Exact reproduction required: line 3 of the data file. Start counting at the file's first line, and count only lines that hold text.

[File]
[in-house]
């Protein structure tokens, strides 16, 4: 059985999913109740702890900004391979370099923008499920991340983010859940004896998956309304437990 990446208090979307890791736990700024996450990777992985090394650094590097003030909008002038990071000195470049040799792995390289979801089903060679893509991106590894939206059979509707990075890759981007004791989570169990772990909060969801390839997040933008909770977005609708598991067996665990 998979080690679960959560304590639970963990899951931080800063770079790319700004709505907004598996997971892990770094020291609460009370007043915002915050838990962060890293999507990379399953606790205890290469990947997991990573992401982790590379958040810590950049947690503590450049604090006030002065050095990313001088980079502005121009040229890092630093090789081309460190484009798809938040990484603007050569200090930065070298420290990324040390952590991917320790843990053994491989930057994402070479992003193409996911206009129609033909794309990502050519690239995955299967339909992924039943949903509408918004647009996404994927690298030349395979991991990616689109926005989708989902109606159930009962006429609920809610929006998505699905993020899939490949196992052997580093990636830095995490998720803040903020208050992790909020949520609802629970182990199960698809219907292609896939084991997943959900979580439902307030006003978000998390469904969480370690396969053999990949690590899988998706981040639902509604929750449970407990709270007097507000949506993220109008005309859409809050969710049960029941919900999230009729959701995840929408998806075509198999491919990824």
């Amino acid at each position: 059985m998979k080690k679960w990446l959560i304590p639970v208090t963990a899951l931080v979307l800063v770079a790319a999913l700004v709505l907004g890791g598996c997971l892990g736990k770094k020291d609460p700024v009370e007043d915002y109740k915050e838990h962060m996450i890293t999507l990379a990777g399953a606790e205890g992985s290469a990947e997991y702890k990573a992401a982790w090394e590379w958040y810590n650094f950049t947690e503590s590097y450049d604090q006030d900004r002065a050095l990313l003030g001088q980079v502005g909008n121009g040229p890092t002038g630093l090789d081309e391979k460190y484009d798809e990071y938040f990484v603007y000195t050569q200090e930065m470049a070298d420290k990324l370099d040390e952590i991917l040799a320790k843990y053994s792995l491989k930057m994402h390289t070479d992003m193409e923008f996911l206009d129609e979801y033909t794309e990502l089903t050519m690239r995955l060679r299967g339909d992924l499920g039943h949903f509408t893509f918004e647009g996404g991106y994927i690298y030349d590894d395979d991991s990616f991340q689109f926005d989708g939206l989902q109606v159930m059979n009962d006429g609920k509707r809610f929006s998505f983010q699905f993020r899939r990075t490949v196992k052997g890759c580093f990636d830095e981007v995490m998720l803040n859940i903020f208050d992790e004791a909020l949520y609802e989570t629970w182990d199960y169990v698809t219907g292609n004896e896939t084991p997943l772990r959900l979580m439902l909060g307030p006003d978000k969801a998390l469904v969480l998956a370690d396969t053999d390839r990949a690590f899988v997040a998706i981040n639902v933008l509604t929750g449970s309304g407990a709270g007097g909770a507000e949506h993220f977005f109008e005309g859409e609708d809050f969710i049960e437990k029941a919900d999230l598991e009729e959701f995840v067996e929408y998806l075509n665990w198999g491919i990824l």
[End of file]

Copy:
């Amino acid at each position: 059985m998979k080690k679960w990446l959560i304590p639970v208090t963990a899951l931080v979307l800063v770079a790319a999913l700004v709505l907004g890791g598996c997971l892990g736990k770094k020291d609460p700024v009370e007043d915002y109740k915050e838990h962060m996450i890293t999507l990379a990777g399953a606790e205890g992985s290469a990947e997991y702890k990573a992401a982790w090394e590379w958040y810590n650094f950049t947690e503590s590097y450049d604090q006030d900004r002065a050095l990313l003030g001088q980079v502005g909008n121009g040229p890092t002038g630093l090789d081309e391979k460190y484009d798809e990071y938040f990484v603007y000195t050569q200090e930065m470049a070298d420290k990324l370099d040390e952590i991917l040799a320790k843990y053994s792995l491989k930057m994402h390289t070479d992003m193409e923008f996911l206009d129609e979801y033909t794309e990502l089903t050519m690239r995955l060679r299967g339909d992924l499920g039943h949903f509408t893509f918004e647009g996404g991106y994927i690298y030349d590894d395979d991991s990616f991340q689109f926005d989708g939206l989902q109606v159930m059979n009962d006429g609920k509707r809610f929006s998505f983010q699905f993020r899939r990075t490949v196992k052997g890759c580093f990636d830095e981007v995490m998720l803040n859940i903020f208050d992790e004791a909020l949520y609802e989570t629970w182990d199960y169990v698809t219907g292609n004896e896939t084991p997943l772990r959900l979580m439902l909060g307030p006003d978000k969801a998390l469904v969480l998956a370690d396969t053999d390839r990949a690590f899988v997040a998706i981040n639902v933008l509604t929750g449970s309304g407990a709270g007097g909770a507000e949506h993220f977005f109008e005309g859409e609708d809050f969710i049960e437990k029941a919900d999230l598991e009729e959701f995840v067996e929408y998806l075509n665990w198999g491919i990824l």